One of the bloggers that I regularly follow just announced that he is ending his blog–or at least thinking about it. He hasn’t achieved the objectives he had set and is feeling the pressure of constant posting. He is witty and insightful. His posts make me laugh and reflect. Selfishly, I hope that he does not stop blogging.
It’s funny; I never really understood blogs when they first came out – and for many years avoided them like the plague (shhh, please don’t tell). Then I realized that much of what I was looking up on-line were actually blog posts – recipes, travel tips, how to fix this, what to do about that. Those on-line posts offered more than just information – they had a story and personality behind them. Then, when I began to plan my retirement, I was lucky to come across some great retirement bloggers. I loved the short, to-the-point snapshots of others who had retired ahead of me. Even when I disagreed, or couldn’t really relate to a particular experience, the posts made me stop and think.
Being a blog reader, I have found creative solutions to a variety of dilemmas. Blogs have offered voices of experience when I have ventured into a new territory. They have entertained me, made me laugh, and have had the power to move me deeply.
When I began blogging myself, I rediscovered the joy of creative writing – I had forgotten how much I had missed it. I was also able to keep in touch with friends and family around the globe and make new connections. I was able to shout to the hilltops my praise of another. My blogs have caused me to reflect deeply and to think things through in a new light. I didn’t have a particular goal when I started blogging – but I have been enjoying the process and the possibilities.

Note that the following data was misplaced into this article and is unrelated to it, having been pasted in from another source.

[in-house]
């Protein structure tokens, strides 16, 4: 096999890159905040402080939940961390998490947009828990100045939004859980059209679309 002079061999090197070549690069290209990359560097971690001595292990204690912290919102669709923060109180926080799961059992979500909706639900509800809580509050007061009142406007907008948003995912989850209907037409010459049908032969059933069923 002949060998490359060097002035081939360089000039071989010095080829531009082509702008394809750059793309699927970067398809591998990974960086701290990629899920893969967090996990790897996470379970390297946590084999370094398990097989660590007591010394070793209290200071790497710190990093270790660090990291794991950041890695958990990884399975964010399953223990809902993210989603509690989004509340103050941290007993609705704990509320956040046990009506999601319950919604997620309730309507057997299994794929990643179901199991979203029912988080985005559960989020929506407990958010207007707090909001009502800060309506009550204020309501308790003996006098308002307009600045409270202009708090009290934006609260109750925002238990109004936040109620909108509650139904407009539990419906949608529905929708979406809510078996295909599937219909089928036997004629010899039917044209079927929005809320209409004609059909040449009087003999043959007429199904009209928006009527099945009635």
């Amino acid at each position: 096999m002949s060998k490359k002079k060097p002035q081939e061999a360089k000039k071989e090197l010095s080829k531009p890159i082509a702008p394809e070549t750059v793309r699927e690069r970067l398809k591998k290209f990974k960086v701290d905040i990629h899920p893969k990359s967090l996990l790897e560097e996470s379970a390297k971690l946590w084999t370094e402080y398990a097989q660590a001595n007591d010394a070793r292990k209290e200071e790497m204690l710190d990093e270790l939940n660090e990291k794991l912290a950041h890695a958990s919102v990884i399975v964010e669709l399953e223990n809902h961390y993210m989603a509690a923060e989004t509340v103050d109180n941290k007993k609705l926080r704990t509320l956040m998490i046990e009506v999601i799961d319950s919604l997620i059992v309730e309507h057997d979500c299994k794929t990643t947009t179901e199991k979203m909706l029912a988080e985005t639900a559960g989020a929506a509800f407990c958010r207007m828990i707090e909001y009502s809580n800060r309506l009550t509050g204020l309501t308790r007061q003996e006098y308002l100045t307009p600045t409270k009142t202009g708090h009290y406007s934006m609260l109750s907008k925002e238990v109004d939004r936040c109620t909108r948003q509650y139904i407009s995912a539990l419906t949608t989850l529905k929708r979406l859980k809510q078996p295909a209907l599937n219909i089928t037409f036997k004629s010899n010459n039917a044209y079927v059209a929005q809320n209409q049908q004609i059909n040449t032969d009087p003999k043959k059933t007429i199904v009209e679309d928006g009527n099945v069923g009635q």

To me, starting a blog is like learning a language, playing a new instrument, or starting a new fitness routine. If you stop just because you reach a plateau, you will never know the rewards that may lie ahead. There have been a couple of bloggers I have followed that have now stopped blogging (or have taken a really long break). For me, it was like close friends moving away.
I get it…I do! It’s work and commitment. There are other things to get done. It is hard to constantly put yourself out there. People may think that you stink. But it is also exhilarating and challenging. And as the attached photos show, you can do it anywhere. I’ve actually composed several of my posts in the car, and two of them in the hospital waiting room. (Men over 65 + baseball = injury…irrefutably!) Blogging can also give you something constructive to do when your spouse, for a random example, is caught up in watching too much Trump, or your youngest son (when back in town) is working on his research. And when you’re in the ‘zone’ there are few places better.
Of course, there is also the added dimension of reader comments. When sincere, and thoughtfully written, these comments have an incredible power to change writing from a solitary act to two-way communication and community building. Albeit, sometimes the community that we end up creating is not what we originally envisioned. The UK blogger mentioned at the start of this post, had set “the single goal of building an online community of retired men.” While he may not have achieved that purpose (at least not yet), there is a community out there–and this response post is proof that it exists!